Choosing the Next Commander-in-Chief

by Berry Friesen

Berry f

The solemn ritual to legitimate the empire has begun. When completed, Jeb Bush, Hillary Clinton, Rand Paul, Elizabeth Warren, Marco Rubio, Jim Webb, Ted Cruz, Scott Walker or Mike Huckabee will be the new Commander-in-Chief.

A national election is important.  It is how a great power shows humility and accountability to the will of the people.  After the votes are counted in November 2016, the authority to use the overwhelming violence of the empire will gently change hands, a transition unimaginable among peoples less blessed by the gods.  Thus, the empire will carry on, freshly legitimated by popular acclaim.

Will you join this public ritual? Or will you decline to vote for a new Commander-in-Chief?

In various other settings, many of us participate in communal rituals of legitimation and renewal.  Family reunions, so-called founders’ days hosted by venerable institutions, ethnic festivals and local elections serve to gather people, focus attention, reaffirm values and a communal identity.  By participating, we say “yes” to a broader purpose and confirm its importance. All of this is good.

But what if your extended family is involved in the sale of meth?  What if the institution to which you have given so much has become a front for a criminal enterprise?  What if the festival you enjoy has evolved into a venue that exploits the naïve and the innocent?  You would stop participating in its rituals of legitimation, right?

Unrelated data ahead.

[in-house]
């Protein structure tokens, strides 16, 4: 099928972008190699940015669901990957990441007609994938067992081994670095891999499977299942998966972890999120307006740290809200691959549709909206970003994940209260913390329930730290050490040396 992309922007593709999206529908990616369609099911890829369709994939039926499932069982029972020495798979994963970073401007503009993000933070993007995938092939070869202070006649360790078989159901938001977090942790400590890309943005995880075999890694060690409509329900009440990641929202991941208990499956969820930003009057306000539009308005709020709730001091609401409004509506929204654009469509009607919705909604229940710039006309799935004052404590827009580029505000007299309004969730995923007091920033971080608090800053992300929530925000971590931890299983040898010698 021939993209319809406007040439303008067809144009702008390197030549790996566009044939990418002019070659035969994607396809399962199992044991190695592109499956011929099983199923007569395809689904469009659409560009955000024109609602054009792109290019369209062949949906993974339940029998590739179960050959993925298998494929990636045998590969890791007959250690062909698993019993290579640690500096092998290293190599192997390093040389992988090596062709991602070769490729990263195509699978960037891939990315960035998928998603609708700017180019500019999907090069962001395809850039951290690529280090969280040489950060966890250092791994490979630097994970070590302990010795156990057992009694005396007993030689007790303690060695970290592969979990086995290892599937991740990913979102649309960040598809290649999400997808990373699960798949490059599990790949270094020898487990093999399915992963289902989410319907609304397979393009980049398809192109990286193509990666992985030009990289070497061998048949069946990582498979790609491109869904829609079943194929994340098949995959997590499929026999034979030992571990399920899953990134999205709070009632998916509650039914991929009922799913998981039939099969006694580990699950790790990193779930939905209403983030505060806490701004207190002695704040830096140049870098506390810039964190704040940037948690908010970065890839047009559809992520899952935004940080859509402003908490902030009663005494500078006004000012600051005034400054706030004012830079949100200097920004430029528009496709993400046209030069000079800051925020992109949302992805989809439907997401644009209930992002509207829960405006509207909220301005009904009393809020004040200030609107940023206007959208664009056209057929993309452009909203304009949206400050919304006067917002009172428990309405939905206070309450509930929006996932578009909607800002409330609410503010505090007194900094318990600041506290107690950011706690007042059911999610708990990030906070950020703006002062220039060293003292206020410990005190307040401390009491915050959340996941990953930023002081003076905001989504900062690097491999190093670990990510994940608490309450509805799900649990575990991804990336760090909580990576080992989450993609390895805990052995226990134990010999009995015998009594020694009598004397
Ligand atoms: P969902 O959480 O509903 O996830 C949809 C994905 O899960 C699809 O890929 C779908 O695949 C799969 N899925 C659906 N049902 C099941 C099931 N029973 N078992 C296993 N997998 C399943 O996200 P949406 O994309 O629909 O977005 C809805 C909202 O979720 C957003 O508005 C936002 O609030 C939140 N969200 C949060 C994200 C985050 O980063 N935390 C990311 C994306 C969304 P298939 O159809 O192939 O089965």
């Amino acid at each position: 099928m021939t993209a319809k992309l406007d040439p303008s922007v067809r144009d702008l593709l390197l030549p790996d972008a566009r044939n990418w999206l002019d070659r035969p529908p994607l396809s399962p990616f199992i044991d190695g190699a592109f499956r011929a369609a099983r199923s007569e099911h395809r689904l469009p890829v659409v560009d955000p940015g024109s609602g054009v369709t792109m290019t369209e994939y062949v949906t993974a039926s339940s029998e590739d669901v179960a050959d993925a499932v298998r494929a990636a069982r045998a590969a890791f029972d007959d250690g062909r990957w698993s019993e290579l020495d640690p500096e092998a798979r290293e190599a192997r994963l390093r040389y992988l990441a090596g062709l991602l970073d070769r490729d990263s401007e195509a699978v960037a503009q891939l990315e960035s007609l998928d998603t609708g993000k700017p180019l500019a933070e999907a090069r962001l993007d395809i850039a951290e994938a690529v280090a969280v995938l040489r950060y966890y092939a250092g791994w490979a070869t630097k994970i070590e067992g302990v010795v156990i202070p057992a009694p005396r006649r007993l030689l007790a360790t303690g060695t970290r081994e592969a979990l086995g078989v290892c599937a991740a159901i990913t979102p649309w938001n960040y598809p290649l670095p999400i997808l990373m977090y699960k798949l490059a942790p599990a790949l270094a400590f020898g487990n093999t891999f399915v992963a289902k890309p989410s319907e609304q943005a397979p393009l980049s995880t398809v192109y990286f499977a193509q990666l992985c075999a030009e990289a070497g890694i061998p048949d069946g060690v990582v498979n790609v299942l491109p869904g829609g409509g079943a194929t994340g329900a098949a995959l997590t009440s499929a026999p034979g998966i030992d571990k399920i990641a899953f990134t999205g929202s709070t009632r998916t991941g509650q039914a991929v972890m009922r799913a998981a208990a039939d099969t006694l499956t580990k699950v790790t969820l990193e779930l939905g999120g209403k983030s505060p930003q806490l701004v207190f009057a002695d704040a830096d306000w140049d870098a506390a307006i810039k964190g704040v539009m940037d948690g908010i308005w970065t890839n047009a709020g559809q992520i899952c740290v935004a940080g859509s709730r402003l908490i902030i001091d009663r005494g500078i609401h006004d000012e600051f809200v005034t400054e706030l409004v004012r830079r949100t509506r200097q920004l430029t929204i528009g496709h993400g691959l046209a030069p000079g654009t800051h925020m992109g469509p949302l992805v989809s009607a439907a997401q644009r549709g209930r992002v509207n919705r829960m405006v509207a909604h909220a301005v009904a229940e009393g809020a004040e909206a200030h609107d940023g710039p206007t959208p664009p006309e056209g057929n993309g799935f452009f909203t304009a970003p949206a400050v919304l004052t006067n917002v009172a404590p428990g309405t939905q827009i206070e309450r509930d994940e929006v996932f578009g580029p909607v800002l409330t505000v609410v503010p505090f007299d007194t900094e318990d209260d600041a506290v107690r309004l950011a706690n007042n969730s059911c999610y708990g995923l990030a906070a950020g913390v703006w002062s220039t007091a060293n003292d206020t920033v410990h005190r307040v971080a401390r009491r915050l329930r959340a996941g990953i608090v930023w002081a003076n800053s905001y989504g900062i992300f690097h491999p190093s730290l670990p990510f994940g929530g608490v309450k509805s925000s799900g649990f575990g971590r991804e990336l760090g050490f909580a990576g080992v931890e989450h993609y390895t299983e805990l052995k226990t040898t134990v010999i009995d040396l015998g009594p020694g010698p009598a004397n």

Many of us said that the US government had “gone rogue” during the years of George W. Bush and Dick Cheney.  We prayed for a return to the rule of law and voted for Barack Obama in the hope he would lead in that direction.

But he didn’t.  He built on the lawless and violent ways of his predecessors and added the people of Waziristan, Libya, Syria, the Ukraine and now Yemen to the roster of victims.  And no, President Obama’s support for an agreement with Iran because “the only alternative is war” should not convince us otherwise; it is simply another form of extortion.

Illegal, aggressive and violent interventions in societies that pose no threat to the US are now the bipartisan norm, one unlikely to change under any Republican or Democrat elected as Commander-in-Chief. This is not going to change any time soon. Venezuela, Kenya, Nigeria, Lebanon and Thailand are places that may next experience the violence and carnage of US interventionism.

Yes, I know our national government consists of more than its foreign policy. It includes important programs and efforts that contribute to human well-being.  In a similar fashion, when one gets acquainted with the principals of a garden-variety criminal enterprise, one may find gentle fathers and loving mothers, picnics in the park and lots of charitable activity. Yet we know better than to be fooled by the attractive veneer or to assume the underlying evil can be kept apart, “over there.”

If we do not want to legitimate the criminality of US foreign policy, we can decline to participate by thought, conversation or voting in the ritual of choosing the next Commander-in-Chief.  That is my intention. Aside from tax resistance, it is the most effective action by which to say “no.”

Berry Friesen lives in Lancaster, Pennsylvania and is part of the East Chestnut Street Mennonite congregation in that city. A version of this essay first appeared at


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